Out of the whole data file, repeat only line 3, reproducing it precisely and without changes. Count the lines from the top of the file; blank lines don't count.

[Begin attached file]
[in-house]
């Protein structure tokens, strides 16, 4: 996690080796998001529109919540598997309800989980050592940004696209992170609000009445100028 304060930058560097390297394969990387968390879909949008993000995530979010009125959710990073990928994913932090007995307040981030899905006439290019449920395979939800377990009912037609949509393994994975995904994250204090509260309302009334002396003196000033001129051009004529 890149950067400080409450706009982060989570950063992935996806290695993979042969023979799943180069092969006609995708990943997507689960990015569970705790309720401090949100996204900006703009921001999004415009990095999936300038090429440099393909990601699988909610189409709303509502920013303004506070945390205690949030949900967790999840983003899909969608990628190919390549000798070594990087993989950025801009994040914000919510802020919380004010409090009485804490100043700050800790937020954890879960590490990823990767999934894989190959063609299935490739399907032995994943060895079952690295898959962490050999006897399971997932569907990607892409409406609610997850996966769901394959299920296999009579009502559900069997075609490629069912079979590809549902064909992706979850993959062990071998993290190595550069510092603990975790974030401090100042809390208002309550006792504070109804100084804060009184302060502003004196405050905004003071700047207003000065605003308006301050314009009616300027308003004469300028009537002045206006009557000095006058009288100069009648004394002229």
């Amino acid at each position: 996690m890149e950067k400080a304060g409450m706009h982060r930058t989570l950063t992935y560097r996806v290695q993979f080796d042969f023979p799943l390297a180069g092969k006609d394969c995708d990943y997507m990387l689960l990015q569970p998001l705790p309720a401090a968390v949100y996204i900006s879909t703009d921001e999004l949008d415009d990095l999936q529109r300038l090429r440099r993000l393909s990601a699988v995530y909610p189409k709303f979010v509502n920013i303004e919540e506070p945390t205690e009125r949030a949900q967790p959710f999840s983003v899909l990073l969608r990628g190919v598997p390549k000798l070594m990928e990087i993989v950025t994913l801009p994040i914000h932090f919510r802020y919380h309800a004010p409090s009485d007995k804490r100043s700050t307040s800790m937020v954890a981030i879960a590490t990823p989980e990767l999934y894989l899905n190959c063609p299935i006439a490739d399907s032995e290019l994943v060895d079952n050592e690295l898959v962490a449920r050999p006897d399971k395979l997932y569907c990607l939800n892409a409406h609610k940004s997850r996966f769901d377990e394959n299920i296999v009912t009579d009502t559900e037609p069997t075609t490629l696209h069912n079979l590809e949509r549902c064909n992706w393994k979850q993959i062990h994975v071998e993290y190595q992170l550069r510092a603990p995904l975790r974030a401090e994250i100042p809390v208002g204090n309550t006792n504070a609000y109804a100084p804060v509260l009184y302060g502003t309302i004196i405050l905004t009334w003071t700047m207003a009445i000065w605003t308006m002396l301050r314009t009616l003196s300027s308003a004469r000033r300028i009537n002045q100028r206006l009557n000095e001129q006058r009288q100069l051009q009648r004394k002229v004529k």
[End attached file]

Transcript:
């Amino acid at each position: 996690m890149e950067k400080a304060g409450m706009h982060r930058t989570l950063t992935y560097r996806v290695q993979f080796d042969f023979p799943l390297a180069g092969k006609d394969c995708d990943y997507m990387l689960l990015q569970p998001l705790p309720a401090a968390v949100y996204i900006s879909t703009d921001e999004l949008d415009d990095l999936q529109r300038l090429r440099r993000l393909s990601a699988v995530y909610p189409k709303f979010v509502n920013i303004e919540e506070p945390t205690e009125r949030a949900q967790p959710f999840s983003v899909l990073l969608r990628g190919v598997p390549k000798l070594m990928e990087i993989v950025t994913l801009p994040i914000h932090f919510r802020y919380h309800a004010p409090s009485d007995k804490r100043s700050t307040s800790m937020v954890a981030i879960a590490t990823p989980e990767l999934y894989l899905n190959c063609p299935i006439a490739d399907s032995e290019l994943v060895d079952n050592e690295l898959v962490a449920r050999p006897d399971k395979l997932y569907c990607l939800n892409a409406h609610k940004s997850r996966f769901d377990e394959n299920i296999v009912t009579d009502t559900e037609p069997t075609t490629l696209h069912n079979l590809e949509r549902c064909n992706w393994k979850q993959i062990h994975v071998e993290y190595q992170l550069r510092a603990p995904l975790r974030a401090e994250i100042p809390v208002g204090n309550t006792n504070a609000y109804a100084p804060v509260l009184y302060g502003t309302i004196i405050l905004t009334w003071t700047m207003a009445i000065w605003t308006m002396l301050r314009t009616l003196s300027s308003a004469r000033r300028i009537n002045q100028r206006l009557n000095e001129q006058r009288q100069l051009q009648r004394k002229v004529k």